Today as the 'islands' of musical tradition are all but rendered extinct as a consequence of the cultural centralisation and growing modernity of contemporary Ireland, the survival function of the musical tradition becomes more sharply defined. What is documented in these pages is an ancient response to an inevitable historical occurrence. To resist change is a strategy for change in itself. The persistence of traditional fiddling in an alien cultural environment implies a change in that tradition. The fiddlers dealt with in these pages can be classified according to their geographical origins as 'Donegal,' 'Tyrone.' But these geographical origins are historical references, they tell us what was, not what is. The historical regional isolation of the musical tradition has been transformed into the individualised isolation of the lone musician. Regional music has survived because these musicians have survived with their musical identity intact. These musicians separated themselves from the momentum of pseudo-urbanity that flooded their world and destroyed the lifestyle upon which the activity of music-making was based. In making this choice, the music was appropriated by a more personalised tradition. But this ownership of the tradition by a few isolated, ageing men is also haunted by the richness and fecund associations of the music's past and the uncertainty of its future.  





Collecting traditional music in this context is a journey through a fragmented world, a search for a culture that is on the defensive. One can have few illusions concerning the internal integrity of the traditional lifestyle. The roofless shells of farmhouses, the rusted gates made from decayed bed-frames opening out onto the emptiness of Neolithic bog, the receding cultivation line are indicative of the broken geometry of the traditional culture. These items of our landscape, the final remnants of human pattern and creation delineate a temporality and a psychic space distinct from the world we belong to. As collectors, we are separated from the men who inhabit this space by the very fact of the cultural fragmentation they have experienced. They are possessed by a temporality that is inaccessible to us except through their music and memory.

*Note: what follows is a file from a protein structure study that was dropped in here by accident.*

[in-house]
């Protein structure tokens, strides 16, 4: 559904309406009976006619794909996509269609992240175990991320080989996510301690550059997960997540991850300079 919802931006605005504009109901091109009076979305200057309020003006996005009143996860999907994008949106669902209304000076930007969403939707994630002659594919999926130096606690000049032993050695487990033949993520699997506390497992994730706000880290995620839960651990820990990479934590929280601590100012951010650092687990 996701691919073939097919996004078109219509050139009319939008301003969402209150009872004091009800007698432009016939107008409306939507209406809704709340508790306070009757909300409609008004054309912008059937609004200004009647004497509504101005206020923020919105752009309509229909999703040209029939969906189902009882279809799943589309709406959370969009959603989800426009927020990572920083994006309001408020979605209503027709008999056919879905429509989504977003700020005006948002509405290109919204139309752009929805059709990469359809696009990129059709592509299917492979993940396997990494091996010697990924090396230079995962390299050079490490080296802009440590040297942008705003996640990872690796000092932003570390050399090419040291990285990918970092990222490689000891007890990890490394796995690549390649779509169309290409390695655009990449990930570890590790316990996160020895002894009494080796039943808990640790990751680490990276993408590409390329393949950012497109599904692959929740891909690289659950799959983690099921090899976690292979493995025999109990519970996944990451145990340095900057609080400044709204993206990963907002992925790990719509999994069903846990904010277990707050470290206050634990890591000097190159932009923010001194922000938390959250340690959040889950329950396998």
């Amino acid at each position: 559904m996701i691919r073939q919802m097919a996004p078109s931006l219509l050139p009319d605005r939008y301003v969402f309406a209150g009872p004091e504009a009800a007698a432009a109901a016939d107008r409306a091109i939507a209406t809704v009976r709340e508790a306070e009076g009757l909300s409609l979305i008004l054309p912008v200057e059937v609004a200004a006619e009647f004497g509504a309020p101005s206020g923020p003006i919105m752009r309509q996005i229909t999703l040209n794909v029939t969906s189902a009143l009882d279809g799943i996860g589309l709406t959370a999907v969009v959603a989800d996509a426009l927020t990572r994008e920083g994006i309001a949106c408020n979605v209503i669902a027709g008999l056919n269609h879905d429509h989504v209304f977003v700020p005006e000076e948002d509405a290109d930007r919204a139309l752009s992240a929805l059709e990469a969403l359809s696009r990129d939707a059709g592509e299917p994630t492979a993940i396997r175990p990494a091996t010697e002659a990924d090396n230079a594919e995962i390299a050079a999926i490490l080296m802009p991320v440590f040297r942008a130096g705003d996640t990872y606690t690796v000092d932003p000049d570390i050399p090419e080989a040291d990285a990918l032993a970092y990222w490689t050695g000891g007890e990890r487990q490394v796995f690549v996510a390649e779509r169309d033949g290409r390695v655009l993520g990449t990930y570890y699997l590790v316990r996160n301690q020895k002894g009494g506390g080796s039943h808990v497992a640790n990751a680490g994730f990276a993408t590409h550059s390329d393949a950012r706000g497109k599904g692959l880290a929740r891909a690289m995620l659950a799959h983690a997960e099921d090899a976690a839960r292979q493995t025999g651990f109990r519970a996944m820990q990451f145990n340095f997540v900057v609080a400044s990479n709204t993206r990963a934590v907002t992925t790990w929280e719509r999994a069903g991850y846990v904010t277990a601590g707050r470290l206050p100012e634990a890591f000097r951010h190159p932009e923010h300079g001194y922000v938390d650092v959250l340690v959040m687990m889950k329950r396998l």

The fundamental contradiction in our collecting journey lies in the fact that we were attempting to mediate our discontinuity with the products of the very technology that contributed to the cultural fragmentation of rural society. 



It is impossible to avoid the realisation that collecting is part of the wounding process our society has inflicted on traditional culture. Contemporary civilization has destroyed their present and as an extension of this decimation we arrived with tape recorders and cameras to lay claim to their past. Collecting as a reflex to the death of a traditional society is a search within a cultural mirror that reflects more the need of and values of modern civilisation than it does the realities of the traditional culture. The relationship of the informant and collector can replicate the unequal and exploitative interactions between modern and folk cultures. In the context of interpersonal relationships the collector is imprisoned by a methodology and techniques that will not only determine what he finds in a particular environment but also controls how he acts in the field. 



No act of the collector is neutral or without valuation. In his gathering of material the collector is ultimately an extension of the process whereby a dominant and alien culture appropriates the resources of another society. For the collector involved in the process of acquisition there is only one fundamental question - what, if anything at all, of value has he to contribute to those who will be his informants. The answer to that question will determine what response the collector will find to his search in a particular culture.  




In Ireland, 1966